Naomi Toilalo (Ngāti Porou) is a Māmā, wife, former Māori Television presenter, she once was a contestant on TVNZ’s Great Kiwi Bake Off – and now she’s the proud author of Aotearoa’s hottest bilingual cookbook of the summer WhānauKai. Photo credit: Sarah Henderson
Sometimes writers talk about their book as if it is something they’ve birthed – a struggle as well as a gift. If you were to think of your book this way, who are its whanaunga? Who helped you bring this book into the world?
This cookbook has absolutely felt birthing a new pēpi. There is a vulnerability to writing a book that I don’t think I was prepared for. I have included my children and whānau in the photo’s which I do not do on my social media page. I also share the story of my te reo journey and the origins of my love for kai. On top of that my cookbook is bi-lingual, a task that I do not think anyone has tackled in our country up to this point. All of these things combined made it feel like a very personal journey that I was journey with anyone who wanted to read this book. I grew more grey hairs, shed many tears and worried about how it would all be received. However, as with a newborn I have been blown away with the result. I have been shaped and moulded for this moment by the amazing wāhine that have shaped my life and this book is for them, for our whānau and as a taonga to be passed on to my four beautiful daughters.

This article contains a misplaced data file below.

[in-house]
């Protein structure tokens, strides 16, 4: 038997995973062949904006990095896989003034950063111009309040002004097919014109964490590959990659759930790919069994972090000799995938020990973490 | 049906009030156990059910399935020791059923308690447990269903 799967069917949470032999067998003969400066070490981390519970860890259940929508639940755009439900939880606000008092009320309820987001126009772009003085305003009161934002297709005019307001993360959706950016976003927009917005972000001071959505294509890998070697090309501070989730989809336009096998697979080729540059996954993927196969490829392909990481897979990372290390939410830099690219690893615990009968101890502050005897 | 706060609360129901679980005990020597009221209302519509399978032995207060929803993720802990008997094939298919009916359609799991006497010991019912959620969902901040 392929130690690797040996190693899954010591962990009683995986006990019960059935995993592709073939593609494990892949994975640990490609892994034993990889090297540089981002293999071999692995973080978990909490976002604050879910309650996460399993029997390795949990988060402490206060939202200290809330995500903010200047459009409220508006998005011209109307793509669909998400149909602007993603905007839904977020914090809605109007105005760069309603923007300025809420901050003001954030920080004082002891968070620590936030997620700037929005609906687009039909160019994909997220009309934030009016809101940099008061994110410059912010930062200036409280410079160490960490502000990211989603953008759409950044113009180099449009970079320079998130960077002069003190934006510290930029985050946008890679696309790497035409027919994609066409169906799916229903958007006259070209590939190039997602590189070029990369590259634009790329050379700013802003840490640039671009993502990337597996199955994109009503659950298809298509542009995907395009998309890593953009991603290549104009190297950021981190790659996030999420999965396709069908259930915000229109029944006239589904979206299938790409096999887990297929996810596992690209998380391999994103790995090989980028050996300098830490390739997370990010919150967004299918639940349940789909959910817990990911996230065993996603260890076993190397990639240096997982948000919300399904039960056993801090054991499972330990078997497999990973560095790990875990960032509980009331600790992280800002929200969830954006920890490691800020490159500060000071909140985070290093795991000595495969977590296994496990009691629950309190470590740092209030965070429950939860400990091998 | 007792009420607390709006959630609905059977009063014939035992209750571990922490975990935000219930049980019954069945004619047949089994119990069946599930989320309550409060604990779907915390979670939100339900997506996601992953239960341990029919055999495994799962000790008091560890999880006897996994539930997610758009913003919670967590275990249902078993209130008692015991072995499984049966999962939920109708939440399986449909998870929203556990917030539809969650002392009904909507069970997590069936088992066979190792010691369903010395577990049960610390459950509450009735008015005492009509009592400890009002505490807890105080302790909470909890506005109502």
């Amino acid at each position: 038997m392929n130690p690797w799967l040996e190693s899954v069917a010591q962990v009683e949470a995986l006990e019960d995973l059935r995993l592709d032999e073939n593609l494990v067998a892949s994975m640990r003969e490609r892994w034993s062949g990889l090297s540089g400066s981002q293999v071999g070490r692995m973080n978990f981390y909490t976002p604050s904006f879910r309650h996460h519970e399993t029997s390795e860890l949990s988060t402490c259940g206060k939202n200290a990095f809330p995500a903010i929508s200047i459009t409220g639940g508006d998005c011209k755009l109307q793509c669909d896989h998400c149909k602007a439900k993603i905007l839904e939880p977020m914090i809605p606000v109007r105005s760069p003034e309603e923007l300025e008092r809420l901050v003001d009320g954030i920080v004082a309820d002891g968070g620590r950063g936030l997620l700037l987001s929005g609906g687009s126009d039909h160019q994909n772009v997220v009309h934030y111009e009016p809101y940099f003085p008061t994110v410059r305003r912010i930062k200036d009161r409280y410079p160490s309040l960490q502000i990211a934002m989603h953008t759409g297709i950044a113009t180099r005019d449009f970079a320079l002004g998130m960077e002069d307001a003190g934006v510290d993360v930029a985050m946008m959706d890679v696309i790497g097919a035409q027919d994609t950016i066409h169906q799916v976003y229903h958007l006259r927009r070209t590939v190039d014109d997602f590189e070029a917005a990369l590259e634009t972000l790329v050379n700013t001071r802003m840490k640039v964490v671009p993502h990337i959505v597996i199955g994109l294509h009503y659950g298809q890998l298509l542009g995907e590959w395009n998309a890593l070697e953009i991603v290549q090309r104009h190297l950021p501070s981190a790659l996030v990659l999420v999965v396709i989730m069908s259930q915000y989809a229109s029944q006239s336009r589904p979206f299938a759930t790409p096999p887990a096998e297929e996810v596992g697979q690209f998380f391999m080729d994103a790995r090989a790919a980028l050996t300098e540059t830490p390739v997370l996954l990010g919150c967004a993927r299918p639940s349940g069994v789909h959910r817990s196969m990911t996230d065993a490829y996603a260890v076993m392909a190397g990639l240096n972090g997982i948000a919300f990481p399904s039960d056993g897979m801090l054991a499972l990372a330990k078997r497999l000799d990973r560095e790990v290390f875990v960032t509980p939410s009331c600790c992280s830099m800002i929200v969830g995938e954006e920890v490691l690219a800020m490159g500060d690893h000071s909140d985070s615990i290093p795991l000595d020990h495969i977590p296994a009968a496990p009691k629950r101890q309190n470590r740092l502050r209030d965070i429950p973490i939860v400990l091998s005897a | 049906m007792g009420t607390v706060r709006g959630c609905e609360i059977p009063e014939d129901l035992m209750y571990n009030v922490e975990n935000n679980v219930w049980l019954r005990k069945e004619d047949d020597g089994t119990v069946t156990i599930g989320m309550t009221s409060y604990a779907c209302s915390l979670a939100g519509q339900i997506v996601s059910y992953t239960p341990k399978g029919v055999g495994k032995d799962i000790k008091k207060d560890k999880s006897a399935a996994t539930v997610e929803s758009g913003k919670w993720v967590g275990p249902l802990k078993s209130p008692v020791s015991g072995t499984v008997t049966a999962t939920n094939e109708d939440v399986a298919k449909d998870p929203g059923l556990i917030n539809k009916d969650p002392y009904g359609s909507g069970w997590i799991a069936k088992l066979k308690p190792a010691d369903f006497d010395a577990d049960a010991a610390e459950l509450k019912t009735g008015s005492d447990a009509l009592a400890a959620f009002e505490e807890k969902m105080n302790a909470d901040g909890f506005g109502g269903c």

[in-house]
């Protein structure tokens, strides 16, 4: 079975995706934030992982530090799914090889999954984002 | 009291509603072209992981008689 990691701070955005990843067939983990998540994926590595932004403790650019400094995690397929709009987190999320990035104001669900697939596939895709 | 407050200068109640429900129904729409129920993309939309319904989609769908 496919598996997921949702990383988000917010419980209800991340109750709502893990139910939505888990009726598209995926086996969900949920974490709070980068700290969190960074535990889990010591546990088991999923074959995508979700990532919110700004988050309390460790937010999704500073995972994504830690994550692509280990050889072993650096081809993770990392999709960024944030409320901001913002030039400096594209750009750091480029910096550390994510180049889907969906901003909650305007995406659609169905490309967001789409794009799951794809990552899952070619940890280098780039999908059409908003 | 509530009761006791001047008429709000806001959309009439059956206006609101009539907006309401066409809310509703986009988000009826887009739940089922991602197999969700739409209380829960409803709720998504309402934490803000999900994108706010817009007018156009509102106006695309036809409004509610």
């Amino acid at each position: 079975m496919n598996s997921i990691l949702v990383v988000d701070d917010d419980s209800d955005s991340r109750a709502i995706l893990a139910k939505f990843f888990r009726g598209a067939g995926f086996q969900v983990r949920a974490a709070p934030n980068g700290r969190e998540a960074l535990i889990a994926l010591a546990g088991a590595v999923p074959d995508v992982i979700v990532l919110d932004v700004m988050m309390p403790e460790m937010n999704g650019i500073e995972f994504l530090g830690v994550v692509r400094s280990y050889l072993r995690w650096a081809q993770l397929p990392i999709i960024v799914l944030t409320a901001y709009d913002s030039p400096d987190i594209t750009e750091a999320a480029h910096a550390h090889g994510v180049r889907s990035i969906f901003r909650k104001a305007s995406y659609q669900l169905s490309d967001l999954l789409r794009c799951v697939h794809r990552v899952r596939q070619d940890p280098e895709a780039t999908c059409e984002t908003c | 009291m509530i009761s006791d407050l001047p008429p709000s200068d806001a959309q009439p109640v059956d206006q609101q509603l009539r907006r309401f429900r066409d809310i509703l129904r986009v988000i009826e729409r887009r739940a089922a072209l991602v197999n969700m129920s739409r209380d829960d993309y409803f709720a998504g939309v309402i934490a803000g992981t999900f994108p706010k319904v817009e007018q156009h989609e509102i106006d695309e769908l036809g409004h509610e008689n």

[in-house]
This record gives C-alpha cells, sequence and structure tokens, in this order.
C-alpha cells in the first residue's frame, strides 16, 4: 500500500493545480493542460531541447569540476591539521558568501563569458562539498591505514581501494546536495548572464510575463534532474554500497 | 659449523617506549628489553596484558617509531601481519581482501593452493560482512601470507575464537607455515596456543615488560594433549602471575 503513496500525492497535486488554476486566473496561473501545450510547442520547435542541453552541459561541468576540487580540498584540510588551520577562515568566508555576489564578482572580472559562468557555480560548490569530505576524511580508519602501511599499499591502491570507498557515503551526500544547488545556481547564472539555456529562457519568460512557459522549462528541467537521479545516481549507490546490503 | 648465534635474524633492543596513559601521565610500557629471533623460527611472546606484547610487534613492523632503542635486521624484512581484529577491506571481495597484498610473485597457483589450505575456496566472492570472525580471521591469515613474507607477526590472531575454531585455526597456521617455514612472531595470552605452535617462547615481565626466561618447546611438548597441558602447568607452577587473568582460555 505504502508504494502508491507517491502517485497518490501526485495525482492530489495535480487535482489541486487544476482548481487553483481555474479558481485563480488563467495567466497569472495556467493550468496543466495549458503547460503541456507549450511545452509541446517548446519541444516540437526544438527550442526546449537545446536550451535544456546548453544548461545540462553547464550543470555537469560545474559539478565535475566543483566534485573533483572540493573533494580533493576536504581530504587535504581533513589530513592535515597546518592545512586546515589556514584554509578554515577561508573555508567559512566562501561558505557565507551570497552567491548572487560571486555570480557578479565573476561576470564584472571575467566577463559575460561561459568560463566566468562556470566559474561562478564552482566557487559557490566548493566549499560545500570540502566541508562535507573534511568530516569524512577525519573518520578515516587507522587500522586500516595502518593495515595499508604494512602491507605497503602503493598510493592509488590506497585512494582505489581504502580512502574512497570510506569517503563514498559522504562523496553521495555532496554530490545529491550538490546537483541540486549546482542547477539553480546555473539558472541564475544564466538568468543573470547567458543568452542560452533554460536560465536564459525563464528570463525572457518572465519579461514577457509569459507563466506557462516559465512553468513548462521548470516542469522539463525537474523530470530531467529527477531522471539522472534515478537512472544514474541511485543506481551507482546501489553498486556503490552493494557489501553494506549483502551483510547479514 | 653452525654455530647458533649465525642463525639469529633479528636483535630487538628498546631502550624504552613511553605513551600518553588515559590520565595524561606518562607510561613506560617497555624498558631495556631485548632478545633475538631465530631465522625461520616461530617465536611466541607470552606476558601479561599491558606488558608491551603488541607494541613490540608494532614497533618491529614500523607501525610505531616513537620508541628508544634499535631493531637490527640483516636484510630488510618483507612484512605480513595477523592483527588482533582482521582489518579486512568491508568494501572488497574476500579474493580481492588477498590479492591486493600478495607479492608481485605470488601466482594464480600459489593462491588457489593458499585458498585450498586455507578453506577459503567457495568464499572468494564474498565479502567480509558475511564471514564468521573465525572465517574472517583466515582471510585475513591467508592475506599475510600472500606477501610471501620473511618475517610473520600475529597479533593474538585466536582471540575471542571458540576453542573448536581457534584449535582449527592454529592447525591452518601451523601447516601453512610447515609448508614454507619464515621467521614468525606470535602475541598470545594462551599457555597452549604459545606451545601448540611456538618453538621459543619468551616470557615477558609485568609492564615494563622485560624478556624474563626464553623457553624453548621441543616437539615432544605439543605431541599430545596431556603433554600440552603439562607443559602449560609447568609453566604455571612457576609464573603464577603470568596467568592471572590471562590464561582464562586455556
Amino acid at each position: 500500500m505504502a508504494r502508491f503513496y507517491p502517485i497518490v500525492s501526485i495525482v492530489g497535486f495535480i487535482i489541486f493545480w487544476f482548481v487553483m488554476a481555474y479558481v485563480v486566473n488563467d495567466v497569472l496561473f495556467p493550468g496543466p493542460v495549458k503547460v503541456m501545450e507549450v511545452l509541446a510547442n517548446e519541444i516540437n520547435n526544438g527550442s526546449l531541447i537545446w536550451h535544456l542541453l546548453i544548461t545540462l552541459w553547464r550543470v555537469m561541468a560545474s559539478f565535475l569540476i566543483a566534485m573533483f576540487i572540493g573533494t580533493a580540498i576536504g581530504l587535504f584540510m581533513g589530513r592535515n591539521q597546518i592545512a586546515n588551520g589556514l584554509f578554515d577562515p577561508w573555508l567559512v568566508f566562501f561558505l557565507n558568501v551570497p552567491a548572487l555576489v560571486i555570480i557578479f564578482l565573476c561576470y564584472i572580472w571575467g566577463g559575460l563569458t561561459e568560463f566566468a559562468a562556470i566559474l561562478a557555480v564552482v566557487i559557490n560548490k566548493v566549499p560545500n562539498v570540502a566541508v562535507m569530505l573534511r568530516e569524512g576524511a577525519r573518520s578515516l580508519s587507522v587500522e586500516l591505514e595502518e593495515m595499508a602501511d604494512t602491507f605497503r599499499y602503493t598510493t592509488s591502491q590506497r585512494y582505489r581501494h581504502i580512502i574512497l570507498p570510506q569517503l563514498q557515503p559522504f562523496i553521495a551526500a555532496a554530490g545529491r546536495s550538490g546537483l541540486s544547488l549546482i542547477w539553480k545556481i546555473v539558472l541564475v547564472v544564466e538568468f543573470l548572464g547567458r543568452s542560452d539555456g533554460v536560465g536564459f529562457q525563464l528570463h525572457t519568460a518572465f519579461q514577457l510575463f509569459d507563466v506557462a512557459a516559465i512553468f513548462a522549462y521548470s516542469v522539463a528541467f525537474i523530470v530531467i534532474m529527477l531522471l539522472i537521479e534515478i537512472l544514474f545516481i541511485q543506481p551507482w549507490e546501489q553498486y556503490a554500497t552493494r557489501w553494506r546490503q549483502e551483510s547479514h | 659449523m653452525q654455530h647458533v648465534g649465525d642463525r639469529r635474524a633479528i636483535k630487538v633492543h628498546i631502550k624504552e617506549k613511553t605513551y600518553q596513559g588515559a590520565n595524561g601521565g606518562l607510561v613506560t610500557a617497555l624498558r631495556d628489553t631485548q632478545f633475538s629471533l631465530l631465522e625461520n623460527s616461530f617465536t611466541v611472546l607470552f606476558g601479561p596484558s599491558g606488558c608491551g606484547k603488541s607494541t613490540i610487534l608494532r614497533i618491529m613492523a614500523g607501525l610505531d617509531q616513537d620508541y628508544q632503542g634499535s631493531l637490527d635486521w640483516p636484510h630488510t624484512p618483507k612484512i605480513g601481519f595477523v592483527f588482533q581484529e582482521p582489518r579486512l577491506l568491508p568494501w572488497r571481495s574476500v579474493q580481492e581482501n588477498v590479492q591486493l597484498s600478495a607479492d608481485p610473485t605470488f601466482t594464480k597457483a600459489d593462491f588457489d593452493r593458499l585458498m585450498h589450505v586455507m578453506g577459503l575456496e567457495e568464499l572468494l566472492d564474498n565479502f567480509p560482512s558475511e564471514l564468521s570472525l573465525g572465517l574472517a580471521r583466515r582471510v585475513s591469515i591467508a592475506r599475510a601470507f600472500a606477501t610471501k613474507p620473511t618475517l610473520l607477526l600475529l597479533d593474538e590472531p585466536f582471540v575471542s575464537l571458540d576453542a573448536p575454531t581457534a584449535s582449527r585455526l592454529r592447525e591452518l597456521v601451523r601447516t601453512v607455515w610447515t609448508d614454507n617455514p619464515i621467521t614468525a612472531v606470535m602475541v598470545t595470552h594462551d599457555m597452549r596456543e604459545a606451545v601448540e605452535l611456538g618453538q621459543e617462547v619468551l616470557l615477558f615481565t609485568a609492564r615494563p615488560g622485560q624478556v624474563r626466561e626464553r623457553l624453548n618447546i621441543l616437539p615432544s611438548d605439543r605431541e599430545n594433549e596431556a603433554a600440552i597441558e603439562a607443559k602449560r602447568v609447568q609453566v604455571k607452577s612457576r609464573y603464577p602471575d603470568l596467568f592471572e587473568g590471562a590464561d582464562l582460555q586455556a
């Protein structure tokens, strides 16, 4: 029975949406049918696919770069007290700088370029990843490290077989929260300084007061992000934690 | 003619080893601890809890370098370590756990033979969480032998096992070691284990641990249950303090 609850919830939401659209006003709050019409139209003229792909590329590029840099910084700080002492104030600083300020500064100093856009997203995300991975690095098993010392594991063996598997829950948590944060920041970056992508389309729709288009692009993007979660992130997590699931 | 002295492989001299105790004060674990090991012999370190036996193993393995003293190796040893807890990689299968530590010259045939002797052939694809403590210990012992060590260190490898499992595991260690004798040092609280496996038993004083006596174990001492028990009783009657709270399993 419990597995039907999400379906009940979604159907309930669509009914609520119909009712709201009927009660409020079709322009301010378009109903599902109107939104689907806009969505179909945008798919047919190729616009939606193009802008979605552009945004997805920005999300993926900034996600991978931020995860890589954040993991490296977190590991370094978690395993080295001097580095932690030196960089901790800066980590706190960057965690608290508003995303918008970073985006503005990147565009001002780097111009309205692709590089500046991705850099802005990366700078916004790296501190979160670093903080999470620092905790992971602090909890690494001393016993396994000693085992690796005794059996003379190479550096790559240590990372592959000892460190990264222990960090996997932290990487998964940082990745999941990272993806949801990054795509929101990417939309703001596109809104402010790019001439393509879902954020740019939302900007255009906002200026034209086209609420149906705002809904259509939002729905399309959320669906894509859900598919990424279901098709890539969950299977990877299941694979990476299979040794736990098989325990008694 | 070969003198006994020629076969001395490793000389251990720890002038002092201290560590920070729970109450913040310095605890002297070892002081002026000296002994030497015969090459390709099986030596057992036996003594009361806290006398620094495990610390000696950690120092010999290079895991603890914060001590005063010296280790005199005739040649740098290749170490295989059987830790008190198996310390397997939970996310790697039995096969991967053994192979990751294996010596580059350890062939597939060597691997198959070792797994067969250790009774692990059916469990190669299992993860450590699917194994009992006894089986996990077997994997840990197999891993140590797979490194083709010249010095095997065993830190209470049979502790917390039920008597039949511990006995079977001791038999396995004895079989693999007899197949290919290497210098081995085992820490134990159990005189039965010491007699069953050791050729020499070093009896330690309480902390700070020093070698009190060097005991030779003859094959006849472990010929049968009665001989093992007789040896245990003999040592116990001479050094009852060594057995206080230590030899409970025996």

WhānauKai is jam packed full of nostalgia, that will take many readers back to the baking tins of their Nannies, heoi, it’s full of new twists and modern adjustments. What do you think your Nannies would have to say about your new take on the classics?
I think they would be so proud of what the recipes have become. I love the creative element to baking. How do I twist it to make it less sweet or a little bit fancy using a simple ingredient. My Māmā was an artist in many ways and I know that creative expression comes from her and flows into my food.
WhānauKai recipes switch between te reo Māori and te reo Pākehā in a really fluid way. What was the process like writing the recipes in both languages?
This process was a lot harder than I anticipated and took on many edits until I felt like it was right. I realised half way through the writing process that a book has the ability to slow people down and so I knew that I could add in a bit more te reo than I use on Instagram page. My dear friend and te reo consultant, Niwa Milroy helped me so much with this process. Niwa made sure everything was right and I knew if it had her backing then the reo was going to be ok.
What was it like to hold your book in your hands for the first time?
I opened the freshly printed book with my husband. We videoed it and shared the experience on my Instagram page. It was so emotional and we cried together. It was a momentous moment. I acknowledged the fact that my Māmā was disciplined in schools they spoke te reo and yet, 50 years later a bi-lingual cookbook had a place on the bookshelves across the land. I am so proud to be a small part of the preservation of our beautiful reo.
What advice do you have for emerging Māori authors?
You don’t have to have all of your ducks in a row before you tackle a book. If you have a strong kaupapa (subject matter) that you are passionate about, then just go for it. I was hesitant when I was asked to make this book. Was I ready? Was I good enough? So many moments of doubts tried to creep in but I knew with the support of my whānau and those around me, I could do it and I am so grateful that I did.